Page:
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Hints & Myths about Argentine Tango


Buenos Aires

Mingo and Esther Pugliese arrived.

Mingo has been dancing tango since 1948 and is the last - very junior - surviving member of that group of Tangueros who, in the '40s and '50s, revolutionised Argentine Tango by adapting its moves to the 4*4 time that had become the norm for Tango music and, in so doing, involved the follower as an equal partner in the dance for the first time.

The group, led by Carlos Esteves - Petroleo, refined the tango embrace from the crouched, stifling hold of the canyengue to the looser, more upright, embrace we know today. They invented the giro and ochos that have become the central theme of Tango. Petroleo himself is credited with the invention of the sobre paso, giro, arastre, boleo and pique.

Mingo began by telling us something about the "code" they developed to improve the feeling of tango back in the 40s:

The Colon in Buenos Aires


On starting:.

    Always begin, if you have free space, by stepping wide to the left on the leader's left foot. If you don't have space, but have space in front, step forward on the left foot; and, if even that doesn't work, take a shorter step back on the leader's right.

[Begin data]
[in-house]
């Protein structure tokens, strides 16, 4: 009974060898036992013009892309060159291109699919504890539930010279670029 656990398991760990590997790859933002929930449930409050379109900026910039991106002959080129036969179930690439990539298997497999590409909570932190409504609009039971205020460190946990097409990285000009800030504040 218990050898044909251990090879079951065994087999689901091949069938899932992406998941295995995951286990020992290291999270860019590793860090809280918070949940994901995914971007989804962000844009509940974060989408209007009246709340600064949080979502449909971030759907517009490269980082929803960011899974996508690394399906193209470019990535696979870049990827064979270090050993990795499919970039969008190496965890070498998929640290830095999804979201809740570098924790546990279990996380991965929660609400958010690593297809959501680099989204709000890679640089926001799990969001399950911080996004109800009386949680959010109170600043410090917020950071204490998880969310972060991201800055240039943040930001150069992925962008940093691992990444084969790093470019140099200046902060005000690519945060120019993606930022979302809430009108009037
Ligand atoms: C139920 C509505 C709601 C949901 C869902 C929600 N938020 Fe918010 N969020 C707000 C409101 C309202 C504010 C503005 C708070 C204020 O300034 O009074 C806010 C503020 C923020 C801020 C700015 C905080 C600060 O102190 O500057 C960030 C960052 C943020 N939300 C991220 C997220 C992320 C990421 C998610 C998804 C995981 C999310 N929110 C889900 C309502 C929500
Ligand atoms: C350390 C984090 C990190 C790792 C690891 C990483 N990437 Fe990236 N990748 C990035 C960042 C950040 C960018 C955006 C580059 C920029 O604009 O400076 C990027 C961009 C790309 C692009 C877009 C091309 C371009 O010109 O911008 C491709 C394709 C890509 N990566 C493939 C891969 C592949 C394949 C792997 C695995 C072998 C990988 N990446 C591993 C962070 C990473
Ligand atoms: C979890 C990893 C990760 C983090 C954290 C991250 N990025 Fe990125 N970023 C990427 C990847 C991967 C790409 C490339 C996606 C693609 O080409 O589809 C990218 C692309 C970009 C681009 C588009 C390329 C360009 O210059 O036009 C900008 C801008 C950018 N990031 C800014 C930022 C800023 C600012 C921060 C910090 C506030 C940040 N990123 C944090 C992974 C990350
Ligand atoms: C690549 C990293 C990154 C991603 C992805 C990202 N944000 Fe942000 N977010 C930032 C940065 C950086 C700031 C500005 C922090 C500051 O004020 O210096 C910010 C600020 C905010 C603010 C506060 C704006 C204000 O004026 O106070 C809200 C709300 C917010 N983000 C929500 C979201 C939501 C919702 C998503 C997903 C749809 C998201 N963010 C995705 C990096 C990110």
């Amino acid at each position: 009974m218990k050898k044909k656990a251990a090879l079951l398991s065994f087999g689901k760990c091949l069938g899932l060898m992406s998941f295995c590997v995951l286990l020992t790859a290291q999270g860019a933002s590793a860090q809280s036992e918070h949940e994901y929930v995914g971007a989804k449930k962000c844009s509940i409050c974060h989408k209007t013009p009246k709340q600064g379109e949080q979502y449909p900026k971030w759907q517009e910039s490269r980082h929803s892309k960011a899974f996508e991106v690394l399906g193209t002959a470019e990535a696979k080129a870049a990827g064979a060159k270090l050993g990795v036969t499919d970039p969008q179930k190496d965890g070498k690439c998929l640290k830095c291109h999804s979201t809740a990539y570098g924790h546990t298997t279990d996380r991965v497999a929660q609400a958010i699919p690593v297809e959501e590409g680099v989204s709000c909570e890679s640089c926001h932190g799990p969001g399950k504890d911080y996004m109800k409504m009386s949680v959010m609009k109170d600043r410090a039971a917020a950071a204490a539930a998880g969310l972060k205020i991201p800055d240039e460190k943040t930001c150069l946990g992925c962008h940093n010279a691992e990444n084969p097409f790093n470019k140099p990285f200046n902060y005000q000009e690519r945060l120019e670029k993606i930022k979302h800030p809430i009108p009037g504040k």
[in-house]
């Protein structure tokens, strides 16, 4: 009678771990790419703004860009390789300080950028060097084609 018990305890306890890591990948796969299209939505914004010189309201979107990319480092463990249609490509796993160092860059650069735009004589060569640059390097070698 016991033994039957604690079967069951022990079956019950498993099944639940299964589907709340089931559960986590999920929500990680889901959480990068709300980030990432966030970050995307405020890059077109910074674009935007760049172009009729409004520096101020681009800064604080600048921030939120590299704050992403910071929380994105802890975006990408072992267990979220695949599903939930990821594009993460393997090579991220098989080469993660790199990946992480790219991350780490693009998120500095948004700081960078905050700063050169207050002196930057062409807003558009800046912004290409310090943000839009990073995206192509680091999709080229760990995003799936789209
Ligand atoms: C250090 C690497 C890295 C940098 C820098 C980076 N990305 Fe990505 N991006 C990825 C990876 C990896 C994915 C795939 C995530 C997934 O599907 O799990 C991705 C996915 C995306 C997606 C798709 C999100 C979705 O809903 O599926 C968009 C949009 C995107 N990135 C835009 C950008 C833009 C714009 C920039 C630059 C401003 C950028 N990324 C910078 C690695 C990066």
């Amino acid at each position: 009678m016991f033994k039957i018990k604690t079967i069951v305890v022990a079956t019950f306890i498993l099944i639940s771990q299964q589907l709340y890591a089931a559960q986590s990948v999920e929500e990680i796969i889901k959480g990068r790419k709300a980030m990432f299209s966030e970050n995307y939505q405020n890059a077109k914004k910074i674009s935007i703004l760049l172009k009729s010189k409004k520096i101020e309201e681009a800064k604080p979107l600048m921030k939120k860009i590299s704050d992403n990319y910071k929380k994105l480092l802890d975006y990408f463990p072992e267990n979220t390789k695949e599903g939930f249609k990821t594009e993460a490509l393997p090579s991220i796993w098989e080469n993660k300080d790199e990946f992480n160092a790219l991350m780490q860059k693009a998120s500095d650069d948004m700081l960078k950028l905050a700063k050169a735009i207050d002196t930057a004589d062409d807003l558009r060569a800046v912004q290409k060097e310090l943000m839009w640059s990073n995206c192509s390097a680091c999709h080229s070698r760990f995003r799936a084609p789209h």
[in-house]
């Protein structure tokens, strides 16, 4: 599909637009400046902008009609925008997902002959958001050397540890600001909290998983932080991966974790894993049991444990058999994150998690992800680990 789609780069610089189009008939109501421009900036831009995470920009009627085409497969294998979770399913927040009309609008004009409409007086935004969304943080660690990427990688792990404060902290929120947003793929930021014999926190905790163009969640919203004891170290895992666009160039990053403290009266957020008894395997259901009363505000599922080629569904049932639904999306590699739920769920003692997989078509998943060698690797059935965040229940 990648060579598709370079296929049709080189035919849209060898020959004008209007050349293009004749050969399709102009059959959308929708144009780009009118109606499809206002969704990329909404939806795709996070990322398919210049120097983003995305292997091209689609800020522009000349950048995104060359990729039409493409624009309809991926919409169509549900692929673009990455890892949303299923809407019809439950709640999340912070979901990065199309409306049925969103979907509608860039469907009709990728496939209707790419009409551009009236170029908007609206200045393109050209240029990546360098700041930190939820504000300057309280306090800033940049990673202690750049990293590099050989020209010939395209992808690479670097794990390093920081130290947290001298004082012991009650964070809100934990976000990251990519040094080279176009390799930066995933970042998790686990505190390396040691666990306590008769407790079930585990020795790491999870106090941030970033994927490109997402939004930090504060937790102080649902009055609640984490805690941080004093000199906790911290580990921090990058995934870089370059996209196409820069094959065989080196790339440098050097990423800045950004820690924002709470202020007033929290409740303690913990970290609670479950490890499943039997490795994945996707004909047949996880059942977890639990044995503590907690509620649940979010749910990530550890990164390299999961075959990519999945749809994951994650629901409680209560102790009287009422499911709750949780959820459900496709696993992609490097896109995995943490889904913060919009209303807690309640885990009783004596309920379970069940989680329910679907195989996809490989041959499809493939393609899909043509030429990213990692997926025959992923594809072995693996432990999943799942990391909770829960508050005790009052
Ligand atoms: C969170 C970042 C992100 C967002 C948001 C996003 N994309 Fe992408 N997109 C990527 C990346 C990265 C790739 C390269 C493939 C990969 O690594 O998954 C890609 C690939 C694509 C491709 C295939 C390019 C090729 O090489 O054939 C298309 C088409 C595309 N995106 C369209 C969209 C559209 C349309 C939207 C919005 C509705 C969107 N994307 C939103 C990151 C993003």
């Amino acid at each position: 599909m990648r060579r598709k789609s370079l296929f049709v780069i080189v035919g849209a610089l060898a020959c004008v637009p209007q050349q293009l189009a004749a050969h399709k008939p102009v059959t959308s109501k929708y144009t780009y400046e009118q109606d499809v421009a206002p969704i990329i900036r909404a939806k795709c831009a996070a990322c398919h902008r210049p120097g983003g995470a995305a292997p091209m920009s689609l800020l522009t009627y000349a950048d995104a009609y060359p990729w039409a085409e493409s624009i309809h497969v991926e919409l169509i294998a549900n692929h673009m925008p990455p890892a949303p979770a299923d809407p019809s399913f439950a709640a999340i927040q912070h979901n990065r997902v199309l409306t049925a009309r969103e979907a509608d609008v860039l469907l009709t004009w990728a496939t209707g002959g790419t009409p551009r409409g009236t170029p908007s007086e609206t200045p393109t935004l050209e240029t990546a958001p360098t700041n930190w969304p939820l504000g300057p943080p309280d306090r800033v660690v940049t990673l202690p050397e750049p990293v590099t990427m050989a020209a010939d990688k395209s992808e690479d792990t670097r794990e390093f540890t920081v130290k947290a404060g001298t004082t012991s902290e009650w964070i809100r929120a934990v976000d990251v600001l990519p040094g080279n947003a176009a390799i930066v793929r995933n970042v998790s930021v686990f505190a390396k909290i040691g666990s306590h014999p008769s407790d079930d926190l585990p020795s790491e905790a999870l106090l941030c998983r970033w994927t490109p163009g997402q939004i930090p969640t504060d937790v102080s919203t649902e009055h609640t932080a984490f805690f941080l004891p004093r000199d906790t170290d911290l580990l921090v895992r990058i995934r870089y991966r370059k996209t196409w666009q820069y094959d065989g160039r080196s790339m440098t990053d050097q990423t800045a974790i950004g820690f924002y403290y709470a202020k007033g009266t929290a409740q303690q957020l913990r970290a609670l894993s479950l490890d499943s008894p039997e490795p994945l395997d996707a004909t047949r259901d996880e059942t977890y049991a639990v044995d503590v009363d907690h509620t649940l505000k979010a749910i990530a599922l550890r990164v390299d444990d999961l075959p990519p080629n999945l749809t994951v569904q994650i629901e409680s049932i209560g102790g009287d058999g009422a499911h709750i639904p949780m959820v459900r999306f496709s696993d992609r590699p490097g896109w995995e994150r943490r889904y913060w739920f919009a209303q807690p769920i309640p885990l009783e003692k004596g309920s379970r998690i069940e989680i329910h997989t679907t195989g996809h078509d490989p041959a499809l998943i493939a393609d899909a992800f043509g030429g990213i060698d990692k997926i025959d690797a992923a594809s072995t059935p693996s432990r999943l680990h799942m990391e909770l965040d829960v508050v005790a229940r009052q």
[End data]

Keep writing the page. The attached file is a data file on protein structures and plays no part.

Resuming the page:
While walking:

    Walking should be just like walking along the street; your hips and legs stay facing the direction you are walking in even as you turn your torso to either side to look in a shop window here, say "hello" to a friend over there.

On stopping and restarting:

    When you stop, always start again on the other foot to that which last moved.

On whether or not the infamous cross is led:

    When the leader walks offset, the upper body of both partners is displaced so as to maintain their connection. Merely turning the torso to bring the follower back in front of him should be enough to bring the follower into a cross - the crusada.

Indeed, if the leader does not want the follower to cross, he must lead this by blocking her foot slightly to prevent it coming across.


In short, Mingo is clear:

    "Everything is led"


Explore and enjoy!      
Esther & Mingo
How my journey started
What you must do first
Getting around
Intertwining those legs
Having real fun
Swirling around the room
No limits
Tertulia Tango Bar
The Cambridge Tango Bar
Circulo de Belles Artes
Stunning UK Venue
Tango's nerve centre
Fun City
Friendly Natives
Close embrace maestros from Amsterdam
Teaching excellence
Teaching fun
Teqaching fantasia
Petroleo's apprentice
Milonga star
My first tango teachers

Mingo & Esther


La Yuega is supported by Vecta Consulting Limited


2002-2013 Frank Morris